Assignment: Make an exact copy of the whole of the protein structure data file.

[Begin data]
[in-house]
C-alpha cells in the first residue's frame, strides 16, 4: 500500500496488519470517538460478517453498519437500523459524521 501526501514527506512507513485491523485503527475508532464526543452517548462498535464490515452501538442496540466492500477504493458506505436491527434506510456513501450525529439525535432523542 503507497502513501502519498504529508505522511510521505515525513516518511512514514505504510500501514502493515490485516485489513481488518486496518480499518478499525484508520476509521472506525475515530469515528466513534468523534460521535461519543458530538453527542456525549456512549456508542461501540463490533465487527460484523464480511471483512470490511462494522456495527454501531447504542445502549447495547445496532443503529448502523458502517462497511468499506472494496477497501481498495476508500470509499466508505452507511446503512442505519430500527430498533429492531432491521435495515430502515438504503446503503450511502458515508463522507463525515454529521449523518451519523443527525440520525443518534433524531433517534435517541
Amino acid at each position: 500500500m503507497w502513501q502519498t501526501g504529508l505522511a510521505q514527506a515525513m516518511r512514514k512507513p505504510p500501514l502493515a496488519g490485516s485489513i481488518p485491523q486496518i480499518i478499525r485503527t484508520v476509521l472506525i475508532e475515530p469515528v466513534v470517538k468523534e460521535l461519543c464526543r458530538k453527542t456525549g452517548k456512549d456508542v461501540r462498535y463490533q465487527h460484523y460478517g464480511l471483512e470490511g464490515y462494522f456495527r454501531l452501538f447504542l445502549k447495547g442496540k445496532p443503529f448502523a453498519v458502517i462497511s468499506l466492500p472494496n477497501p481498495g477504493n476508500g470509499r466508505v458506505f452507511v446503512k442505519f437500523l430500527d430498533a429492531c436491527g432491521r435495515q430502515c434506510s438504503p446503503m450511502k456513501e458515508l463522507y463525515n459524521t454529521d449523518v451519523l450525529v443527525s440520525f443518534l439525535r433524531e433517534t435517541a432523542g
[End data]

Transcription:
[in-house]
C-alpha cells in the first residue's frame, strides 16, 4: 500500500496488519470517538460478517453498519437500523459524521 501526501514527506512507513485491523485503527475508532464526543452517548462498535464490515452501538442496540466492500477504493458506505436491527434506510456513501450525529439525535432523542 503507497502513501502519498504529508505522511510521505515525513516518511512514514505504510500501514502493515490485516485489513481488518486496518480499518478499525484508520476509521472506525475515530469515528466513534468523534460521535461519543458530538453527542456525549456512549456508542461501540463490533465487527460484523464480511471483512470490511462494522456495527454501531447504542445502549447495547445496532443503529448502523458502517462497511468499506472494496477497501481498495476508500470509499466508505452507511446503512442505519430500527430498533429492531432491521435495515430502515438504503446503503450511502458515508463522507463525515454529521449523518451519523443527525440520525443518534433524531433517534435517541
Amino acid at each position: 500500500m503507497w502513501q502519498t501526501g504529508l505522511a510521505q514527506a515525513m516518511r512514514k512507513p505504510p500501514l502493515a496488519g490485516s485489513i481488518p485491523q486496518i480499518i478499525r485503527t484508520v476509521l472506525i475508532e475515530p469515528v466513534v470517538k468523534e460521535l461519543c464526543r458530538k453527542t456525549g452517548k456512549d456508542v461501540r462498535y463490533q465487527h460484523y460478517g464480511l471483512e470490511g464490515y462494522f456495527r454501531l452501538f447504542l445502549k447495547g442496540k445496532p443503529f448502523a453498519v458502517i462497511s468499506l466492500p472494496n477497501p481498495g477504493n476508500g470509499r466508505v458506505f452507511v446503512k442505519f437500523l430500527d430498533a429492531c436491527g432491521r435495515q430502515c434506510s438504503p446503503m450511502k456513501e458515508l463522507y463525515n459524521t454529521d449523518v451519523l450525529v443527525s440520525f443518534l439525535r433524531e433517534t435517541a432523542g